hepatica thioredoxin isotypes (Fh2020.A and Fh2020.SL) in the adult parasite. The in

    situ hybridization results showed that both isotypes are expressed in the tegument and gut

    epithelium. Fh2020.A stains with a greater intensity possibly demonstrating a difference

    in the amount of expression between the two isotypes.

    Recombinant F. hepatica thioredoxin expressed in bacteria using the pMAL™

    Protein Fusion and Expression System was used to test its affects on the production of

    super oxide anion by murine peritoneal macrophages, bovine monocyte-derived

  • iv

    macrophages and bovine whole blood neutrophils, and nitric oxide production by mouse

    peritoneal macrophages and bovine monocyte-derived macrophages. The results of the

    cellular assays were not definitive due to the fact that the maltose binding protein (MBP)

    moiety of the recombinant thioredoxin, when tested alone, increased production of nitric

    oxide by bovine monocyte-derived macrophages. Consequently, since the MBP could

    not be effectively separated from the thioredoxin portion of the recombinant, allowing the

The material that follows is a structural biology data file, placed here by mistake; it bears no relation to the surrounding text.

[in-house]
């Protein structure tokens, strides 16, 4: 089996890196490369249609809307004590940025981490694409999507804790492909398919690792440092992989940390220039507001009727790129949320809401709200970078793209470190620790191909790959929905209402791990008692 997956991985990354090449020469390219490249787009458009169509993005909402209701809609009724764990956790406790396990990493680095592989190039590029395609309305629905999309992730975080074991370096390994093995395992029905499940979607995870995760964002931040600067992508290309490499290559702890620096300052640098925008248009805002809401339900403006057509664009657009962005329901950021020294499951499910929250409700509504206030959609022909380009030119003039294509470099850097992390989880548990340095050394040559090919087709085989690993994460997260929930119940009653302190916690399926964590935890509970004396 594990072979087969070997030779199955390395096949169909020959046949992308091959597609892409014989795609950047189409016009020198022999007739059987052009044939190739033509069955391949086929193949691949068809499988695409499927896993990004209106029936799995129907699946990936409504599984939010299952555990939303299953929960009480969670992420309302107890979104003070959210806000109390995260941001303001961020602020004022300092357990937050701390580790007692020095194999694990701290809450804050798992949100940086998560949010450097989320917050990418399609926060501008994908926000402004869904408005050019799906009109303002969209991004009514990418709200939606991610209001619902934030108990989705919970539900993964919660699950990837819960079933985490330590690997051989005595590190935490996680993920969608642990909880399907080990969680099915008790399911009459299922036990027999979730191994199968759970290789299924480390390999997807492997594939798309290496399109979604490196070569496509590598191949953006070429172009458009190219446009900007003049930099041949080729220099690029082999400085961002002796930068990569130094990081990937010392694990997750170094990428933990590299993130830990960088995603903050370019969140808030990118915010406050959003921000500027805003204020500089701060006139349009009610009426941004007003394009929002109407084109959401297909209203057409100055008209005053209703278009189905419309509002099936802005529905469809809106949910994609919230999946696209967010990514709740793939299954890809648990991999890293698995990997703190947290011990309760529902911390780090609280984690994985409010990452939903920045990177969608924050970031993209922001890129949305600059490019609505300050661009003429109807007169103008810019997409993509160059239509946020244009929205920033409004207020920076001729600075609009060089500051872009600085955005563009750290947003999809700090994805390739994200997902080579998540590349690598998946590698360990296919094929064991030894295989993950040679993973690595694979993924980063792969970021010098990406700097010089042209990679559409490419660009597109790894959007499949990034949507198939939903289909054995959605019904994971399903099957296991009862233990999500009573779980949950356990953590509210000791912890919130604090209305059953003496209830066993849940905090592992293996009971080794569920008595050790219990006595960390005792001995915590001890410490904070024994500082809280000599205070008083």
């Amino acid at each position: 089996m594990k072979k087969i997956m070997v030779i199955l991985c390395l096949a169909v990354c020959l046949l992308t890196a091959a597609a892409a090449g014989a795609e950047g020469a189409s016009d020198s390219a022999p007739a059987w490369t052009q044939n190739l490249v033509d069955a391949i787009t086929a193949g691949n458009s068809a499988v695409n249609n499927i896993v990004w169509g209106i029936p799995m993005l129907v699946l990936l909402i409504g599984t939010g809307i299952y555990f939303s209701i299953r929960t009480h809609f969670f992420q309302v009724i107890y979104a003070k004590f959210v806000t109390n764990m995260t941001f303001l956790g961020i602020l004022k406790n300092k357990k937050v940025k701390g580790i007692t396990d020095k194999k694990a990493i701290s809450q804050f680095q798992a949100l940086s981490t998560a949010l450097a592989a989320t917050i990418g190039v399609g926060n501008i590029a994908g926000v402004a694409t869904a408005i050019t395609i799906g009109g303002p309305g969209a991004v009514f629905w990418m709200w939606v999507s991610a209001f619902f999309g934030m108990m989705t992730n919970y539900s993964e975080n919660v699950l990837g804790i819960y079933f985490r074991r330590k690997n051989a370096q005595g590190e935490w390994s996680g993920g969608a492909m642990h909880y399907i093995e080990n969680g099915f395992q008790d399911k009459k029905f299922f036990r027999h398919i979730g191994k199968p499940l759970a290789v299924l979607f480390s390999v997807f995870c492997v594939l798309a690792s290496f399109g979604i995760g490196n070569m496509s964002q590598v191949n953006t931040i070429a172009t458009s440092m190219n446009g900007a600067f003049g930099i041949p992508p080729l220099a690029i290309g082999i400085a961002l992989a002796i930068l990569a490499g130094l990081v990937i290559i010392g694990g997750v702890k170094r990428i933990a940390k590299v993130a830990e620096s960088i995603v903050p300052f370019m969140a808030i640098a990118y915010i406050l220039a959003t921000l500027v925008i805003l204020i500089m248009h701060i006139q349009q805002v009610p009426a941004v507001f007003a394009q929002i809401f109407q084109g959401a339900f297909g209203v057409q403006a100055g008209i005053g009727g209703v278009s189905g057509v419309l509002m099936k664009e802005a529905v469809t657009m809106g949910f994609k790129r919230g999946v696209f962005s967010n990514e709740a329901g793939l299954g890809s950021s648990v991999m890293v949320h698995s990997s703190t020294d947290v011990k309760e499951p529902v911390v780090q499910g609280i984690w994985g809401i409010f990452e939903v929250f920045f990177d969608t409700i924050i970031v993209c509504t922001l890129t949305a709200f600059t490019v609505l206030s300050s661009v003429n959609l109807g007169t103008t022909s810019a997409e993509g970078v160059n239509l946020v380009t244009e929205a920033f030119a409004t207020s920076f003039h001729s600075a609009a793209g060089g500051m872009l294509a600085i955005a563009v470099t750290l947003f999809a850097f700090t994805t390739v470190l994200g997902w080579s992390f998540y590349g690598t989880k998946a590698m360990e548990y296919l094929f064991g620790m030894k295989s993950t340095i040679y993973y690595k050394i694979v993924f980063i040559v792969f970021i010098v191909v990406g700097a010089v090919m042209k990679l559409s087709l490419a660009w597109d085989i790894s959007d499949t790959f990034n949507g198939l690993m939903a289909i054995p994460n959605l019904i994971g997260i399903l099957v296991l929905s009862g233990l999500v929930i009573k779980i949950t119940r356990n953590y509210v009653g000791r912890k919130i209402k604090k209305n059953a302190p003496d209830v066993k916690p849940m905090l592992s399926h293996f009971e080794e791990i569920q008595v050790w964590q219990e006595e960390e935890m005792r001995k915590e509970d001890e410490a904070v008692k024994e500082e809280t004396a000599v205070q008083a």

thioredoxin affects to be tested independently, no true conclusions regarding its affects on

    the host immune cells tested could be drawn.

    This is the first report of the localization of thioredoxin in both the adult F.

    hepatica as well as in specific intermediate stages of the parasite. These studies

    demonstrate the possible affects that a protein tag can have on experimental results and

    demonstrate how such data may be interpreted when a non-cleaved recombinant protein

    is used in cellular or other assays when compared to native or cleaved recombinant

    proteins.

  • v

    DEDICATION

    This dissertation and all the work done to get to this point are due entirely to my

    family, especially my wife Carol and daughter Genny. Without their support and

    encouragement over the years this never would have been completed.

  • vi

    ACKNOWLEDGEMENTS

    I would like to thank the individuals at Texas A & M University who have

    provided support, guidance and friendship during my tenure there, particularly the

    administrative and support staff of the Departments of Veterinary Pathobiology and